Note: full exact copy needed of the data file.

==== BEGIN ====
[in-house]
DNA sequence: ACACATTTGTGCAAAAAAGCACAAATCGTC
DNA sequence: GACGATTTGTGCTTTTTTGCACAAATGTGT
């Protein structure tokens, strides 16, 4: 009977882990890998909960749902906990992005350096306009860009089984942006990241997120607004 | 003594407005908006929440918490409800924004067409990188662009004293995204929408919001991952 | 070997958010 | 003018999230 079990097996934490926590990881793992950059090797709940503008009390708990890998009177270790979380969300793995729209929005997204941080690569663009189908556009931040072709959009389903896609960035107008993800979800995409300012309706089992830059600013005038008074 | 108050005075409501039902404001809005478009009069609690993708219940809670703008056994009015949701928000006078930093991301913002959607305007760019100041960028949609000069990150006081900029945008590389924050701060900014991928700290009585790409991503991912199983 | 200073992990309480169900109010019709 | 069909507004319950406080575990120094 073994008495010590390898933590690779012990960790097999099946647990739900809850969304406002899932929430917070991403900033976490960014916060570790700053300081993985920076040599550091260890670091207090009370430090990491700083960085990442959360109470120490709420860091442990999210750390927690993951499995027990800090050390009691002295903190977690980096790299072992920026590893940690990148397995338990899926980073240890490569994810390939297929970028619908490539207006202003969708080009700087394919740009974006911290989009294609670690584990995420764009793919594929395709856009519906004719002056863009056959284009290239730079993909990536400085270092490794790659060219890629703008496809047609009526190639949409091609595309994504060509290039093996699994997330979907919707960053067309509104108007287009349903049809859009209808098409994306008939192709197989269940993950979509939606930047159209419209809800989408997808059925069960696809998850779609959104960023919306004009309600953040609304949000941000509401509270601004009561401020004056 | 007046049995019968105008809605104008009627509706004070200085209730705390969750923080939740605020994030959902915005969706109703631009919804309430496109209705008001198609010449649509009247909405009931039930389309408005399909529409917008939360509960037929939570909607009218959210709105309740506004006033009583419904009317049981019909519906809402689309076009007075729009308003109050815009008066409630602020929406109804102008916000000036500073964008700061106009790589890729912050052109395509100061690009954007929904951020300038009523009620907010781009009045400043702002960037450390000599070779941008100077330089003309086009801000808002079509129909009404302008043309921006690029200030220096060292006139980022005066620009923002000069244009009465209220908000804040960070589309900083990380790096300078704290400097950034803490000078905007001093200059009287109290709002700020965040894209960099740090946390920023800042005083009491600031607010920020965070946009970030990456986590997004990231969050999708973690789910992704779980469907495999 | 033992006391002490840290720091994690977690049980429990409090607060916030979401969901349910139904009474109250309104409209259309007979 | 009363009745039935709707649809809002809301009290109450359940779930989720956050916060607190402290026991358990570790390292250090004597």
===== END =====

[in-house]
DNA sequence: ACACATTTGTGCAAAAAAGCACAAATCGTC
DNA sequence: GACGATTTGTGCTTTTTTGCACAAATGTGT
């Protein structure tokens, strides 16, 4: 009977882990890998909960749902906990992005350096306009860009089984942006990241997120607004 | 003594407005908006929440918490409800924004067409990188662009004293995204929408919001991952 | 070997958010 | 003018999230 079990097996934490926590990881793992950059090797709940503008009390708990890998009177270790979380969300793995729209929005997204941080690569663009189908556009931040072709959009389903896609960035107008993800979800995409300012309706089992830059600013005038008074 | 108050005075409501039902404001809005478009009069609690993708219940809670703008056994009015949701928000006078930093991301913002959607305007760019100041960028949609000069990150006081900029945008590389924050701060900014991928700290009585790409991503991912199983 | 200073992990309480169900109010019709 | 069909507004319950406080575990120094 073994008495010590390898933590690779012990960790097999099946647990739900809850969304406002899932929430917070991403900033976490960014916060570790700053300081993985920076040599550091260890670091207090009370430090990491700083960085990442959360109470120490709420860091442990999210750390927690993951499995027990800090050390009691002295903190977690980096790299072992920026590893940690990148397995338990899926980073240890490569994810390939297929970028619908490539207006202003969708080009700087394919740009974006911290989009294609670690584990995420764009793919594929395709856009519906004719002056863009056959284009290239730079993909990536400085270092490794790659060219890629703008496809047609009526190639949409091609595309994504060509290039093996699994997330979907919707960053067309509104108007287009349903049809859009209808098409994306008939192709197989269940993950979509939606930047159209419209809800989408997808059925069960696809998850779609959104960023919306004009309600953040609304949000941000509401509270601004009561401020004056 | 007046049995019968105008809605104008009627509706004070200085209730705390969750923080939740605020994030959902915005969706109703631009919804309430496109209705008001198609010449649509009247909405009931039930389309408005399909529409917008939360509960037929939570909607009218959210709105309740506004006033009583419904009317049981019909519906809402689309076009007075729009308003109050815009008066409630602020929406109804102008916000000036500073964008700061106009790589890729912050052109395509100061690009954007929904951020300038009523009620907010781009009045400043702002960037450390000599070779941008100077330089003309086009801000808002079509129909009404302008043309921006690029200030220096060292006139980022005066620009923002000069244009009465209220908000804040960070589309900083990380790096300078704290400097950034803490000078905007001093200059009287109290709002700020965040894209960099740090946390920023800042005083009491600031607010920020965070946009970030990456986590997004990231969050999708973690789910992704779980469907495999 | 033992006391002490840290720091994690977690049980429990409090607060916030979401969901349910139904009474109250309104409209259309007979 | 009363009745039935709707649809809002809301009290109450359940779930989720956050916060607190402290026991358990570790390292250090004597």